I would have thought that a company that makes yarn from paper and stainless steel and is located in NYC would be really expensive, but it wasn't! (Next year they're getting a pink square!) I bought these over several trips to their booth. I just kept going back! Drawn by the siren's song of their bamboo yarn, which is softer than the quiviut stuff they were hawking down the aisle. But I didn't buy that - I can get it online when I know what I'll do with it. I was doing pretty good with the "only if you know what you'll use it for" thing, but on my 3rd or 4th visit, something that I'd been looking at was gone. And I was a little broken-hearted. It was a very fine bamboo yarn wrapped in copper, which makes the yarn pink. Turns out they'd only moved it to another table, but I figured from my reaction to its disappearance I had better get some. That's the four pink cones. I have no idea what I'm going to do with it, or even if it will stay pink forever or get greenish like copper does, but I don't care. I love it and it's mine! The red is a ramie (that's cotton, right?) that I'm going to try the Print O' The Wave Stole with, and the green and gold are merino and will be used for a shawl in the Victorian Lace Today book, that we got some preview patterns from. All of the cones are very fine gauge, so I'm going to double them, but at less than $6 a cone, it's still really affordable. The skein of bamboo at the bottom if for a very small scarf. I am so crazy about the natural, subtle, classy colors of Habu. I think it's because they're Japanese. I see the same colors on women in movies and magazines from Japan, and if I thought I'd ever get my behind into their clothes I'd fly to Tokyo to do all my shopping. I think it was the colors, and not just the prices, that kept me going back to Habu. I'm really going to pay attention next time someone explains what those numbers mean (like 2/24) in a yarn description too, so I can order lots more from them online - and know what I'm getting.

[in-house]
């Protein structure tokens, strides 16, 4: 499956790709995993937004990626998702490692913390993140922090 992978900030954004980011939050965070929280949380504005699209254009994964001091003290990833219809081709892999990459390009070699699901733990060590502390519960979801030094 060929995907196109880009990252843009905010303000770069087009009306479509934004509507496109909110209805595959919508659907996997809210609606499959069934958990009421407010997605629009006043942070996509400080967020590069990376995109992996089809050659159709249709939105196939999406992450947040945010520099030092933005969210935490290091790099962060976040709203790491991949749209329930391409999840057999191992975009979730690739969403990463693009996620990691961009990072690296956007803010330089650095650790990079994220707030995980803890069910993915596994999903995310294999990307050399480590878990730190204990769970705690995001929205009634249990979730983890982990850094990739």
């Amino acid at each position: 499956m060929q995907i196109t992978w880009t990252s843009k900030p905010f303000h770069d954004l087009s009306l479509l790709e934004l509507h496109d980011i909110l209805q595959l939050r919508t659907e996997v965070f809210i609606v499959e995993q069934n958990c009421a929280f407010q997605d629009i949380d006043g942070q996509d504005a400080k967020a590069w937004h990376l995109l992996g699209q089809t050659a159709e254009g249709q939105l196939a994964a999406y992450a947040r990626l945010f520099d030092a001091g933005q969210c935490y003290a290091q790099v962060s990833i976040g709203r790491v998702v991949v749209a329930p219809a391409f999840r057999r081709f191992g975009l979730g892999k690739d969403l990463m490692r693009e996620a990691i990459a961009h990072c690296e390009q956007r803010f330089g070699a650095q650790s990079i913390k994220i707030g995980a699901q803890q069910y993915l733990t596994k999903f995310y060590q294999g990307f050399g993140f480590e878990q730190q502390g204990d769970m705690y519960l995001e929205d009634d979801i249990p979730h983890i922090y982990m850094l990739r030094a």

Oh, yeah, I DO have a spindle